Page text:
take down links where they connect to ‘class 1 extreme pornography/gore’ that is in scope within 48 hours

        block to the domain names, URLs and IP addresses that provide access to the abhorrent violent materials for up to 3 months.

       App distribution services (google play etc) to prevent Australians downloading an app where the app provides for ‘class 1 extreme pornography/gore’ that is in scope within 48 hours


The Bill also creates the office of the eSafety Commissioner, to administer the cyber-bullying, cyber-abuse and non-consensual image schemes, as well as administering the online content scheme.


The Bill starts to look at a systemic approach, in that it paves the way for the eSafety Commissioner to develop a set of Basic Online Safety Expectations (BOSE) for social media services, relevant electronic services and designated internet services. This set of expectations includes requirements for service providers to take all reasonable steps to:


-          Ensure the safety of end users

-          Minimise the five types of content on their service (set out below)

-          Minimise pornography served to child users (Category 2)

-          Establish an easy to use complaints mechanism for the five types of content in scope

-          Establish easy to use complaint mechanisms

-          Respond to requests from the eSafety Commissioner about how many take down notices they got, and how long they took to respond


The BOSE are currently being developed with industry, following Australia’s unique co-regulatory approach.

Generally a much heavier takedown focus than the OSB with detailed provisions on timing and rationale for deleting content.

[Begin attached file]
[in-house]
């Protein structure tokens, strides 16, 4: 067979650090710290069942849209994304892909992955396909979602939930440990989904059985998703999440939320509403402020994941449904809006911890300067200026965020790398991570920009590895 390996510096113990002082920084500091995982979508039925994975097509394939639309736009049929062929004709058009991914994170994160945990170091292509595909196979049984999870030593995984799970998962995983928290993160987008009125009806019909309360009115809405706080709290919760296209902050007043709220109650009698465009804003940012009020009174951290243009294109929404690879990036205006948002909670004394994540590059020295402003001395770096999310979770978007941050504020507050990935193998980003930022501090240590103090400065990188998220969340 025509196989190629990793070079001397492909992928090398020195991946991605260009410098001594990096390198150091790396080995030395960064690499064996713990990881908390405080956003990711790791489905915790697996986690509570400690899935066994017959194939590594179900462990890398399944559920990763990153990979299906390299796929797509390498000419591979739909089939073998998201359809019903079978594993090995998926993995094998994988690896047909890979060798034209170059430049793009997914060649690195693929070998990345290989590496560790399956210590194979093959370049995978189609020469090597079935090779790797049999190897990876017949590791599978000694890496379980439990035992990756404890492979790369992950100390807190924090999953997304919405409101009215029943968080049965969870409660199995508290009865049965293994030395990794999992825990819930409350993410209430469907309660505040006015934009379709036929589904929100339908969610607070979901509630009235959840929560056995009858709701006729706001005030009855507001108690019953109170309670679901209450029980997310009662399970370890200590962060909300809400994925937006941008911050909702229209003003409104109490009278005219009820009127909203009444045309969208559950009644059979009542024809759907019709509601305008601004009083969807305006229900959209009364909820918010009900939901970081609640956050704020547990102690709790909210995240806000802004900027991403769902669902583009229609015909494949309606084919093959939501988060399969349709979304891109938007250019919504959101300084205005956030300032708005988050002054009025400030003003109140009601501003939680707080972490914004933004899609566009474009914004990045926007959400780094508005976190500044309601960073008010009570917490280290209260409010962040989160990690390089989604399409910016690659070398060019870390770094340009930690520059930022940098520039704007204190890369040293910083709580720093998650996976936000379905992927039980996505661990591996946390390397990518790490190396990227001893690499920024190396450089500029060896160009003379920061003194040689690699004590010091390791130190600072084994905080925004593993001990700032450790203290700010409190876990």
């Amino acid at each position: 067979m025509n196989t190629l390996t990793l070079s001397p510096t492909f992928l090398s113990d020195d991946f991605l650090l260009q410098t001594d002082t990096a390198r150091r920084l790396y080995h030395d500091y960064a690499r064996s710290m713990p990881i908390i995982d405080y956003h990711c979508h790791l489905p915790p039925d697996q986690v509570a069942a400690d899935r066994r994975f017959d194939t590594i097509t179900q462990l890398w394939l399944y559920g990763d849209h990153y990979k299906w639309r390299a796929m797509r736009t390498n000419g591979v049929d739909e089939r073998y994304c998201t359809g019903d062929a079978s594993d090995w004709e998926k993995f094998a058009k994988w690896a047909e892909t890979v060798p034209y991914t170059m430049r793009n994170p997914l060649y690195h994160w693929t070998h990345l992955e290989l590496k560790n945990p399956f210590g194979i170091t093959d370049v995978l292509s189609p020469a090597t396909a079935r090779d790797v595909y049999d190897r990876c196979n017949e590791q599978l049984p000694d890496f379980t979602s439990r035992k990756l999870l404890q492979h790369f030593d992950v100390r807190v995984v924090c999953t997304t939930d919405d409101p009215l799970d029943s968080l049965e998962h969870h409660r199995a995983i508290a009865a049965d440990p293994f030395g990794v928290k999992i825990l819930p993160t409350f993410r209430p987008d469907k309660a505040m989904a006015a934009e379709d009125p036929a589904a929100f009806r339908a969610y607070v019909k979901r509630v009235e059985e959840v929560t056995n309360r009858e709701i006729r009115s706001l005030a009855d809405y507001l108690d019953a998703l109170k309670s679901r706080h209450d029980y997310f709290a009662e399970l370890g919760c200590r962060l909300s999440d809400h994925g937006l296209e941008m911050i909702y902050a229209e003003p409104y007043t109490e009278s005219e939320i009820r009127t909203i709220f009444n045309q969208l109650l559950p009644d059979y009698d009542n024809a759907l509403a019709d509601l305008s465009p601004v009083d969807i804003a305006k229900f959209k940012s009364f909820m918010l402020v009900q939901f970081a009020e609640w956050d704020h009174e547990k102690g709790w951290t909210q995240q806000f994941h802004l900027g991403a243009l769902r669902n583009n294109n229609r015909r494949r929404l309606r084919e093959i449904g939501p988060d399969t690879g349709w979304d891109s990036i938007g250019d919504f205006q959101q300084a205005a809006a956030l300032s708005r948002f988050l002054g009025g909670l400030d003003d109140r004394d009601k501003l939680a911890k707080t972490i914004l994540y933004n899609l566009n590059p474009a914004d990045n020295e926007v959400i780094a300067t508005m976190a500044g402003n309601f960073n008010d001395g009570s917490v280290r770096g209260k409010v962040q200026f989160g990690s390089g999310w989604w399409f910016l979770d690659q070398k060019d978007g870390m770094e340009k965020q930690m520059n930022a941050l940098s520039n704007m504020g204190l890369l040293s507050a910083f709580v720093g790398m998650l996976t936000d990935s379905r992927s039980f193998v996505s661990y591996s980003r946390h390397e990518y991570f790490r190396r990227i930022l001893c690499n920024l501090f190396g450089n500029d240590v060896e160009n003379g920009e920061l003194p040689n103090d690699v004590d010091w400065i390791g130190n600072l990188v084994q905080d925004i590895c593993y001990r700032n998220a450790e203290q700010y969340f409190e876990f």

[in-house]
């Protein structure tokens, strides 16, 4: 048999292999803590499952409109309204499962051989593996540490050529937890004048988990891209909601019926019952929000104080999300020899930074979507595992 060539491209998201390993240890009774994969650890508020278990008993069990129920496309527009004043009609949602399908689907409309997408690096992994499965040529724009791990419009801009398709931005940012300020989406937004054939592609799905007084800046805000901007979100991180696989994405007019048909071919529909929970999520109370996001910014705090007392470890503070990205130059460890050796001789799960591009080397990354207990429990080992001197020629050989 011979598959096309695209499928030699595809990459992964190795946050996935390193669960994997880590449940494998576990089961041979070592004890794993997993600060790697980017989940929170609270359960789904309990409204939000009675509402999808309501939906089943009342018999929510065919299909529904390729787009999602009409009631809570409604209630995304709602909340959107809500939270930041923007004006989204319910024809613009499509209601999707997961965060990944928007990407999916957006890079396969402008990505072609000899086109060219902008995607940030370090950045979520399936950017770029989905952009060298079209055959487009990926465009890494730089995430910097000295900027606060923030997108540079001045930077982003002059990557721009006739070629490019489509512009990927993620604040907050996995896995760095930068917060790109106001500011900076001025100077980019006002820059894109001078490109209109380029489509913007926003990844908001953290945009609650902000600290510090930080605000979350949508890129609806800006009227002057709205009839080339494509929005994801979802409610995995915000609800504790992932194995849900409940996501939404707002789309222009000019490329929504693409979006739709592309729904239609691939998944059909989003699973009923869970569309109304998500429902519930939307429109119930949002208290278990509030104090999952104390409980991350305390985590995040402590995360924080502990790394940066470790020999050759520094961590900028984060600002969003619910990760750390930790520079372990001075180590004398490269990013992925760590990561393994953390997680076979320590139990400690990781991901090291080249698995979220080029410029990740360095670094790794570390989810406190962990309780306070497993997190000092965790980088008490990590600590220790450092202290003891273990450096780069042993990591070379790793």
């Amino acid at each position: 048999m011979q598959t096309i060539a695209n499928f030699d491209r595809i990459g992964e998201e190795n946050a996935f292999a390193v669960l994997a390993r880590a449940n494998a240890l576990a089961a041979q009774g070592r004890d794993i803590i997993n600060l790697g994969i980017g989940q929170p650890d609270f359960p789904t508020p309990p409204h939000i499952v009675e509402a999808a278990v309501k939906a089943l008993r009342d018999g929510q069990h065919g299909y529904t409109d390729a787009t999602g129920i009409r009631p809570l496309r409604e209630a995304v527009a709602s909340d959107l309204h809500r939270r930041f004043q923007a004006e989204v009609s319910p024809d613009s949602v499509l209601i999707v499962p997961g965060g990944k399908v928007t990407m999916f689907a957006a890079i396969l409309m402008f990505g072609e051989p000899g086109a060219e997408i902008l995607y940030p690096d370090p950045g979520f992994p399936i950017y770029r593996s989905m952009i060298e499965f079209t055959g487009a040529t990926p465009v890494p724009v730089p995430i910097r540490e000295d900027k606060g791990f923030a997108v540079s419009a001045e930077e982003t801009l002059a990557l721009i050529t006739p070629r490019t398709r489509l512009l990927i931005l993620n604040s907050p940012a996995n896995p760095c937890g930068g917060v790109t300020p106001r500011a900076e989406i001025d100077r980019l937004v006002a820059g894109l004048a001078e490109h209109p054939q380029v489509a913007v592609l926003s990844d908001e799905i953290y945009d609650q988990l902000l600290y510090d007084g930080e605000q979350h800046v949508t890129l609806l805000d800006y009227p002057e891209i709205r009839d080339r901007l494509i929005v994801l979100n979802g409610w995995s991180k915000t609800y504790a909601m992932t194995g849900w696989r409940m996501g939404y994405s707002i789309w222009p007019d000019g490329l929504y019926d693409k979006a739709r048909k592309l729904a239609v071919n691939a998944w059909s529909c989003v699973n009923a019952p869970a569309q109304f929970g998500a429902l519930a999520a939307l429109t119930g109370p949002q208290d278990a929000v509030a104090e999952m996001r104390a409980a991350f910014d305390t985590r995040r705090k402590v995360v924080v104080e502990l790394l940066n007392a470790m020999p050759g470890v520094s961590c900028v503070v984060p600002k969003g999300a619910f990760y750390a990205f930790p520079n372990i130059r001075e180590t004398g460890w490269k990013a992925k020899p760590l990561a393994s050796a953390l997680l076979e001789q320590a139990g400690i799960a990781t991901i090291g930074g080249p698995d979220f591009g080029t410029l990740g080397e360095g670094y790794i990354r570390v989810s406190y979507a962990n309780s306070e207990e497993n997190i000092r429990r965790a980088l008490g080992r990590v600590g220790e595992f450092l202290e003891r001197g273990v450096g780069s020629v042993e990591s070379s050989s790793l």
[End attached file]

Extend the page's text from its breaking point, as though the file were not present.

Five broad types of content are:


  1. Cyber bullying targeted at an Australian child (section 6)


Defined as when:

  1. An ordinary reasonable person would conclude that it:
    1. was intended to have an effect an Australian child; and
    2. “is likely that the effect is seriously threatening, seriously intimidating, seriously harassing or seriously humiliating an Australian child”


Where a take-down request is made for content that is considered cyber-bullying, a service has to remove this within 48 hours, and the end user who posted the material must refrain from posting more and must apologise to the child.


2. Cyber abuse - for 18+ (section 7 & 8)


Material is defined as cyber abuse if it is:

  1. Provided on a social media service, relevant electronic service or designated internet service and
  2. An ordinary reasonable person would conclude that:
    1. it was intended to seriously harm an Australian adult and
    2. the material is menacing, harassing or offensive.


Material is considered offensive if an ordinary reasonable person needs to consider them offensive, considering the ‘standards’ of the time, the literary/artistic/education merit of the material and the general character of the material (e.g. is it scientific etc)